Detection of Johne's disease in an Iowa (United States) dairy herd : comparisons of the milk ELISA, serum ELISA, Gamma-Interferon and fecal culture tests and the effect of a skin-test using a cell-free sonicate of Mycobacterium avium subsp. paratuberculosis (19698) on the production of Gamma-Interferon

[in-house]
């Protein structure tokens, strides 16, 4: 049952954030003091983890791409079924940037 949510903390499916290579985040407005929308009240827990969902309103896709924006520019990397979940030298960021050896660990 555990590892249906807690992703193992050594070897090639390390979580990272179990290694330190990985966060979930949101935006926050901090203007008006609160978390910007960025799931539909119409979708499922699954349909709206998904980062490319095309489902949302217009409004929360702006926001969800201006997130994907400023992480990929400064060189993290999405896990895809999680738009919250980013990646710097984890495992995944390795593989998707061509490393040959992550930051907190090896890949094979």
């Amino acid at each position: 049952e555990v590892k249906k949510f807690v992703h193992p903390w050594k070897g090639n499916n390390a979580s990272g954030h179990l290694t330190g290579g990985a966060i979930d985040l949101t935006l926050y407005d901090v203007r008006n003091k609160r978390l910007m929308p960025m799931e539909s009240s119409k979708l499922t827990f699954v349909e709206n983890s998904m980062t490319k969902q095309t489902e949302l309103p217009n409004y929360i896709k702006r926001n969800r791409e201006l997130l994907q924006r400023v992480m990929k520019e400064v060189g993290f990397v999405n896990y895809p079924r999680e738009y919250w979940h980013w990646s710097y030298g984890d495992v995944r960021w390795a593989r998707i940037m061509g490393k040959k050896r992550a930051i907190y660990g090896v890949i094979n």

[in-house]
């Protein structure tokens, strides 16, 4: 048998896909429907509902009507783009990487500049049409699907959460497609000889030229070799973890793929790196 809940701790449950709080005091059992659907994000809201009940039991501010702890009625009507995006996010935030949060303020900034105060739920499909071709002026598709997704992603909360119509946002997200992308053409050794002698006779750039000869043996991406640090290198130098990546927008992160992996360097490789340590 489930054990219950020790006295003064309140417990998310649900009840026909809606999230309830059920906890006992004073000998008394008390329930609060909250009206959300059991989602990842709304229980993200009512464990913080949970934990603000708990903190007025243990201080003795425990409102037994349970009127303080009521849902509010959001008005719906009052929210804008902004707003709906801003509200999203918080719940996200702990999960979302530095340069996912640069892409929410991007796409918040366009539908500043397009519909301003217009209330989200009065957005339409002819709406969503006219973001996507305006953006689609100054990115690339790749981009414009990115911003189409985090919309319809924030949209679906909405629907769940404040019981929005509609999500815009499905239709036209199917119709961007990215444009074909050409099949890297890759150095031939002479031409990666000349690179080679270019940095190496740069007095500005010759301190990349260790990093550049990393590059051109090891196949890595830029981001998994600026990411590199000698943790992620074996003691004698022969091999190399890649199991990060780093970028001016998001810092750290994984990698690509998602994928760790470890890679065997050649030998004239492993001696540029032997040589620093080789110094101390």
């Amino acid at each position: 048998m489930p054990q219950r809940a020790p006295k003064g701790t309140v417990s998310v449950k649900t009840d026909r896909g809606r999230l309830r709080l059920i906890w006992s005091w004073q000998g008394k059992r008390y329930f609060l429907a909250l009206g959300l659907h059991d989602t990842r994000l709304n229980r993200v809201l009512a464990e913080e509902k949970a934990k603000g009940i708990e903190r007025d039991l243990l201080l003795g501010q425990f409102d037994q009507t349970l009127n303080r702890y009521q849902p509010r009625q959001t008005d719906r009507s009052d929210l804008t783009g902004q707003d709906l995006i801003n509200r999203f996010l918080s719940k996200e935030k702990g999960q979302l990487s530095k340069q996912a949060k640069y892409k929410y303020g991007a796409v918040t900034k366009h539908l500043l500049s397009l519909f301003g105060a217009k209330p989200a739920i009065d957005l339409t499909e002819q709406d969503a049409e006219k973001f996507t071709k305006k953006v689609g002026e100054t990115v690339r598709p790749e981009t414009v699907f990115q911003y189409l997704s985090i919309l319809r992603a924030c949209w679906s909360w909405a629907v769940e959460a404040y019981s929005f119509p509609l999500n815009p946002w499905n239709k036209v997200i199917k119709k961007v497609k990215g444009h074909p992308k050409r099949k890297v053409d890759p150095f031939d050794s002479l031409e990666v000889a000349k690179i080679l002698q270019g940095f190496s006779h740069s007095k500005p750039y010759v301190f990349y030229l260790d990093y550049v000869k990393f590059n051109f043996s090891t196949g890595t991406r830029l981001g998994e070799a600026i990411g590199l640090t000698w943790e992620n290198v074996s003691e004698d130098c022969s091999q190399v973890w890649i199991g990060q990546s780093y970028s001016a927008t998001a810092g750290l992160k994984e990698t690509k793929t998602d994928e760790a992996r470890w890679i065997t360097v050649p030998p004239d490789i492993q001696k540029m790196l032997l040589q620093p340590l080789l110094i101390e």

Analysis using kappa returned a value of -0.116 indicated a very low percentage of agreement between the two testing means. With the SELISA being the regulatory US standard it is not recommended to use the MELISA for purposes of culling decisions. Results of the skin testing portion of the study indicates that inoculation of animals with 19698 MpS significantly increased production of [Gamma]-IFN in cattle declared to have positive (MpS-P) baseline [Gamma]-IFN responses for Johne's disease. Peak production of [Gamma]-IFN occurred at 144 hr following skin testing and was statistically significant P = 0.0005 as compared to day 0. Levels of [Gamma]-IFN dropped on day 9, but remained at levels that were significantly higher than day 0 (P = 0.0325). Levels of [Gamma]-IFN again significantly increased on day 27 when compared to day 15 (P = 0.0362), and was significantly higher than day 0 (P = 0.0004). Further research is warranted to determine if the addition of skin testing to the [Gamma]-IFN assay could increase test sensitivity or durability.Cattle from the Iowa State University, Ames dairy herd were characterized for Johne's disease using results from the milk ELISA (MELISA) (Dairy Lab Services; Dubuque, IA), serum ELISA (SELISA) (IDEXX Laboratories, Inc., Westbrook, ME), [Gamma]-IFN assay (CSL Limited Parkville Victoria Australia) and fecal culture. Using the results of the initial [Gamma]-IFN assay and the SELISA determination, all herd members were divided into four groups consisting of: a negative SELISA and [Gamma]-IFN, suspect [Gamma]-IFN, positive [Gamma]-IFN and SELISA positive individuals. The first three groups were enrolled in the skin testing trial and were randomly assigned within group to one of two treatments. This consisted of an injection of either 100[Mu]g (0.1m1) of a M. paratuberculosis strain 19698 cell free sonicate (19698 MpS) or 0.1 ml of 0.9% saline solution as an intradermal injection. Blood samples were obtained on days 0, 3, 6, 9, 15, and 27 days post-injection for [Gamma]-IFN assay, while skin lesion measurements were made on days 0, 3, 6 and 9. The MELISA test returned the greatest number of test positive individuals at 12.96%, The SELISA was 7.41% test positive, [Gamma]-IFN assay was 4.40%, and fecal culture yielded 0% positive. Further evaluation indicated the SELISA had a significantly lower age (37.2 vs. 50.5 and 48.3 months respectively) at positive test (P> [T] = 0.0192) than did MELISA or [Gamma]-IFN. Due to the low number of fecal culture and [Gamma]-IFN positive individuals, and the significantly lower age at positive test it could be suspect that the SELISA had an inordinate number of false positive individuals. MELISA and SELISA results were compared using an XY plot. No common individuals were identified as test positive by both tests.